Several months after a Turkish hacker group leaked the inbox of Turkey’s energy minister and President Recep Tayyip Erdoğan’s son-in-law Berat Albayrak, Wikileaks has published the emails, which display his heavy influence on a wide range of issues even before entering politics.
Wikileaks said in a statement that the authoritative, searchable archive of 57,934 emails from the personal email address span 16 years, from April 2000 to Sept. 23 of this year.
In September Turkish hacker group Redhack released the emails after the government refused to release author Aslı Erdoğan and Kurdish politician Alp Altınörs from prison.
One of the most significant of Albayrak’s ties that the leaked emails reveal is with Powertrans, a company implicated in Islamic State in Iraq and the Levant (ISIL) oil imports into Turkey. Although Albayrak denied any connection to Powertrans, the emails demonstrate that Albayrak started an involvement with Powertrans in 2012, coinciding with the government’s decision to give Powertrans the rights to oil transport. As stated by Wikileaks, in November 2011 the Erdoğan government passed a bill prohibiting all import, export, or transfer of oil or its by-products into or out of Turkey. However, the bill also stated that the government could revoke the ban in specific cases. This exception was used to grant Powertrans the sole rights to oil transport without holding a public tender. There have been numerous allegations in the Turkish media about Powertrans’ imports of ISIL-controlled oil into Turkey.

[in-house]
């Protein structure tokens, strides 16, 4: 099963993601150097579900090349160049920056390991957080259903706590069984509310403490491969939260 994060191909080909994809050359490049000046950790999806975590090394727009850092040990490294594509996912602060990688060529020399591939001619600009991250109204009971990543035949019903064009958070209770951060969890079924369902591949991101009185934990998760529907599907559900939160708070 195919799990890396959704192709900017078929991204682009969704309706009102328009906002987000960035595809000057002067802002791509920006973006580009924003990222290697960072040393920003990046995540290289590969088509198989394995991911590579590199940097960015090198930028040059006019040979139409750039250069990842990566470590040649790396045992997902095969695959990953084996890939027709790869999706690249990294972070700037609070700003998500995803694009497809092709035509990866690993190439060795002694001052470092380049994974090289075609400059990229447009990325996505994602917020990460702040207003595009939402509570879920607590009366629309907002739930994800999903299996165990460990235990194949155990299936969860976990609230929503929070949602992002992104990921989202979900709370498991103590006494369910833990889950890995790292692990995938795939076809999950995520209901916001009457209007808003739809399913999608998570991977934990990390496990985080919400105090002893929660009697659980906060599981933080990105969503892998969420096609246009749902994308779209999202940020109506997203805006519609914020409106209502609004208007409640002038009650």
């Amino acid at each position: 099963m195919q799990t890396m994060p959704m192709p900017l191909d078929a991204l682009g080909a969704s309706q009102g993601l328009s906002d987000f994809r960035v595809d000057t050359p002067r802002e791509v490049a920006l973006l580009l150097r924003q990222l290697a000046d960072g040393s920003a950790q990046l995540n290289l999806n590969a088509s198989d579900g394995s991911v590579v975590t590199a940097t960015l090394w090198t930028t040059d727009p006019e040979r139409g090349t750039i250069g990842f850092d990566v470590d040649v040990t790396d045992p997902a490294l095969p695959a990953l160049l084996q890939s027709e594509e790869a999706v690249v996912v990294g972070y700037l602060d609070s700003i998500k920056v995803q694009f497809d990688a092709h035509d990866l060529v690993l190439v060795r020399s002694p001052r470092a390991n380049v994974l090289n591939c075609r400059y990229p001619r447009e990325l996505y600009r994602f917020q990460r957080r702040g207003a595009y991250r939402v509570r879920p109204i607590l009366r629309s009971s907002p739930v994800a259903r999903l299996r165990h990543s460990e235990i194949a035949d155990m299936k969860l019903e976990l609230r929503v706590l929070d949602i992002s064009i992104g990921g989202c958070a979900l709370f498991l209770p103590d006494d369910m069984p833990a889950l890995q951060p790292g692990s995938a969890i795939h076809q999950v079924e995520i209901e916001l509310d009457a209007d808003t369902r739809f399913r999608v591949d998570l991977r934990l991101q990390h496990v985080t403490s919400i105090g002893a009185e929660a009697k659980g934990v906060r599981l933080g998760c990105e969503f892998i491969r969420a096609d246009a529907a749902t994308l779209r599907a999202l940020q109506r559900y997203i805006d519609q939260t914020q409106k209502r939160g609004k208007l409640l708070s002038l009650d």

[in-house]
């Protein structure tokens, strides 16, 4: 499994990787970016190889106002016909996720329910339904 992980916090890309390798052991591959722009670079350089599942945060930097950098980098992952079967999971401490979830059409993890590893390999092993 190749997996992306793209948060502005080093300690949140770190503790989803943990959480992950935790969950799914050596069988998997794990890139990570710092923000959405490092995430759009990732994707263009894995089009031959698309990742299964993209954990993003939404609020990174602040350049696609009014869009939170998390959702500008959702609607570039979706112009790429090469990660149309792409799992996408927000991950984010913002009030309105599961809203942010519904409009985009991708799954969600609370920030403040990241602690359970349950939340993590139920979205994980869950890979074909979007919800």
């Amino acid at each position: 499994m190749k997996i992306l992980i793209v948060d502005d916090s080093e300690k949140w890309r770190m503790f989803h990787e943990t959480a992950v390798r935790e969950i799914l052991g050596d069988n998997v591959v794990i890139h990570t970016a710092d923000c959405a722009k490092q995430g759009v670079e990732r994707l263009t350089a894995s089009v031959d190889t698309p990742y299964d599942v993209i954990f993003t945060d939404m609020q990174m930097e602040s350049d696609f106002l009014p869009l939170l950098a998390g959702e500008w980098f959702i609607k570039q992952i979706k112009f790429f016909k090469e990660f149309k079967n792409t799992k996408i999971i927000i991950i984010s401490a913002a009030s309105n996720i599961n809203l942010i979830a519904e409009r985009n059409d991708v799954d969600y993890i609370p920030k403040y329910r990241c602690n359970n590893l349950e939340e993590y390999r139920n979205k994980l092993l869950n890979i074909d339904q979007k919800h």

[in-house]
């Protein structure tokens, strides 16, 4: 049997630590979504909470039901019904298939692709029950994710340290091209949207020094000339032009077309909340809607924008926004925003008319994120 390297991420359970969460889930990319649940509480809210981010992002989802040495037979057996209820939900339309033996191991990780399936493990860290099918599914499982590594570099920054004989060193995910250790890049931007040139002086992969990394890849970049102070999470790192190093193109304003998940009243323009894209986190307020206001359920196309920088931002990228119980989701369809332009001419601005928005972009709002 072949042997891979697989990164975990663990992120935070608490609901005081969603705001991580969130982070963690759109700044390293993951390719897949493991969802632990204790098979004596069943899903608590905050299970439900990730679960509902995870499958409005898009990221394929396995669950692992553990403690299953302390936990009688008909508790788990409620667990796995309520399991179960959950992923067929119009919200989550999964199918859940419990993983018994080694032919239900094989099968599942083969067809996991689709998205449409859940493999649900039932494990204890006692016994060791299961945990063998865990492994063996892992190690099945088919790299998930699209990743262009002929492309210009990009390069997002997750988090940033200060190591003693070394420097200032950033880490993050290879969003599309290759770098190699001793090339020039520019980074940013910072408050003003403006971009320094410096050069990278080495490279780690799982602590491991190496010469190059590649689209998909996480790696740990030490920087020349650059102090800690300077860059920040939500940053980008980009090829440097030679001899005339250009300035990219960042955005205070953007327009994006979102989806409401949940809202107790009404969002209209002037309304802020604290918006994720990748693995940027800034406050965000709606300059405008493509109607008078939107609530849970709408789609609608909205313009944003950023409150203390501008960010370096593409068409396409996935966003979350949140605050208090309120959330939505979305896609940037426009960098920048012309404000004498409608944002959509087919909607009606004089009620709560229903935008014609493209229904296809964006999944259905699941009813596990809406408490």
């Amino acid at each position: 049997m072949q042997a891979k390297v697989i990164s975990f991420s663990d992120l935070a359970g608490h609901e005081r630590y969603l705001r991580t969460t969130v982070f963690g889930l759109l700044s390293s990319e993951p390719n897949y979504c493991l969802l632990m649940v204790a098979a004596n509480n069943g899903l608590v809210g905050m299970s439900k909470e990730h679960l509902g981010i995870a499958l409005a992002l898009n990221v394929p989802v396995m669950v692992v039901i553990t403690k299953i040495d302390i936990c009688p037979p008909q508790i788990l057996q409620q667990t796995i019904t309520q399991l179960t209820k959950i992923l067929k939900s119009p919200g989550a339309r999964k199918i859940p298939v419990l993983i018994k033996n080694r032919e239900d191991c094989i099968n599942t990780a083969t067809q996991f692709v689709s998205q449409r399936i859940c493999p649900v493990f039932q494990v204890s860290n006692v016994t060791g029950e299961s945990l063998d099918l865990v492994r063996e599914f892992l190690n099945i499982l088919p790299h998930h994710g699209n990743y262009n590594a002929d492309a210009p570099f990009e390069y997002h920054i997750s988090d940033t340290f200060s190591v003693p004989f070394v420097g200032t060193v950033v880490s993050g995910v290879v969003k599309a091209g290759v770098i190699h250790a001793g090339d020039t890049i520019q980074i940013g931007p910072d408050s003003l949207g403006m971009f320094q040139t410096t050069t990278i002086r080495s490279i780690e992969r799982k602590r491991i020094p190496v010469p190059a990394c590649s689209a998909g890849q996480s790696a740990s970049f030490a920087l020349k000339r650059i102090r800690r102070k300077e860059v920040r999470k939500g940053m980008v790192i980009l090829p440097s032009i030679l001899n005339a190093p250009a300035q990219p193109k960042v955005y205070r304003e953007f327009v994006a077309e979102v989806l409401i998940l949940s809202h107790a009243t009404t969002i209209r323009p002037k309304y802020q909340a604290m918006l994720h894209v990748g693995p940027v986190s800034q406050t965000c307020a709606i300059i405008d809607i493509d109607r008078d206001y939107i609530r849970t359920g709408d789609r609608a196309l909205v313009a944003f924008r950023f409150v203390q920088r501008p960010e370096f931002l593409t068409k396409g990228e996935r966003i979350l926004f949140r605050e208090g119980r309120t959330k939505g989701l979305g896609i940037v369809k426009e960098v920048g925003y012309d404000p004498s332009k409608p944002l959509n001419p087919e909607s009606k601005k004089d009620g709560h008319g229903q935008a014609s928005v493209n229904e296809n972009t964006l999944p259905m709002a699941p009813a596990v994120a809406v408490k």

Wikileaks also pointed out that the extensive emails show the influence of Erdoğan’s son-in-law over conventional and social media in favor of the government. Albayrak’s correspondence confirms rumors that a social media troll army has been managed by the government including “two experts on psychological warfare.”
The efforts by the Erdoğan family to engineer the media is evident in Albayrak’s emails since in a Jan. 11, 2016 email, Erdoğan’s son-in-law is seen lobbying to control or sell the critical Koza-İpek media group instead of returning it to its rightful owner, businessman Akın İpek, who fled Turkey for overseas.
Albayrak’s inbox and attached files have been made available online by Wikileaks and can be searched using keywords.